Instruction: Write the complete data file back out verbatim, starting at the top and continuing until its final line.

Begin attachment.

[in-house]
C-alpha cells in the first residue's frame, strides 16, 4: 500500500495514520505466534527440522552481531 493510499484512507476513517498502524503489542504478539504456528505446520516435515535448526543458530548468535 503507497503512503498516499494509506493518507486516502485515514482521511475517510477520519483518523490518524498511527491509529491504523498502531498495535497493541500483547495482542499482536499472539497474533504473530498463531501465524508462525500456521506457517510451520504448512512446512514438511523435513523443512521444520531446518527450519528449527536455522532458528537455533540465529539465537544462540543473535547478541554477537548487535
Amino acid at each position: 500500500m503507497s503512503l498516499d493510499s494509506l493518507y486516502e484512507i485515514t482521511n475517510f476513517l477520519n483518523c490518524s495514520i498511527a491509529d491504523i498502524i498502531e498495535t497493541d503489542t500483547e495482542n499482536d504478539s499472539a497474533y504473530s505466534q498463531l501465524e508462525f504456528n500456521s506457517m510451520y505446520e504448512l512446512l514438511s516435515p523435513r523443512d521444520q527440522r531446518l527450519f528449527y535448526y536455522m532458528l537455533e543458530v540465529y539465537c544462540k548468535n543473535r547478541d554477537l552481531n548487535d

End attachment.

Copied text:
[in-house]
C-alpha cells in the first residue's frame, strides 16, 4: 500500500495514520505466534527440522552481531 493510499484512507476513517498502524503489542504478539504456528505446520516435515535448526543458530548468535 503507497503512503498516499494509506493518507486516502485515514482521511475517510477520519483518523490518524498511527491509529491504523498502531498495535497493541500483547495482542499482536499472539497474533504473530498463531501465524508462525500456521506457517510451520504448512512446512514438511523435513523443512521444520531446518527450519528449527536455522532458528537455533540465529539465537544462540543473535547478541554477537548487535
Amino acid at each position: 500500500m503507497s503512503l498516499d493510499s494509506l493518507y486516502e484512507i485515514t482521511n475517510f476513517l477520519n483518523c490518524s495514520i498511527a491509529d491504523i498502524i498502531e498495535t497493541d503489542t500483547e495482542n499482536d504478539s499472539a497474533y504473530s505466534q498463531l501465524e508462525f504456528n500456521s506457517m510451520y505446520e504448512l512446512l514438511s516435515p523435513r523443512d521444520q527440522r531446518l527450519f528449527y535448526y536455522m532458528l537455533e543458530v540465529y539465537c544462540k548468535n543473535r547478541d554477537l552481531n548487535d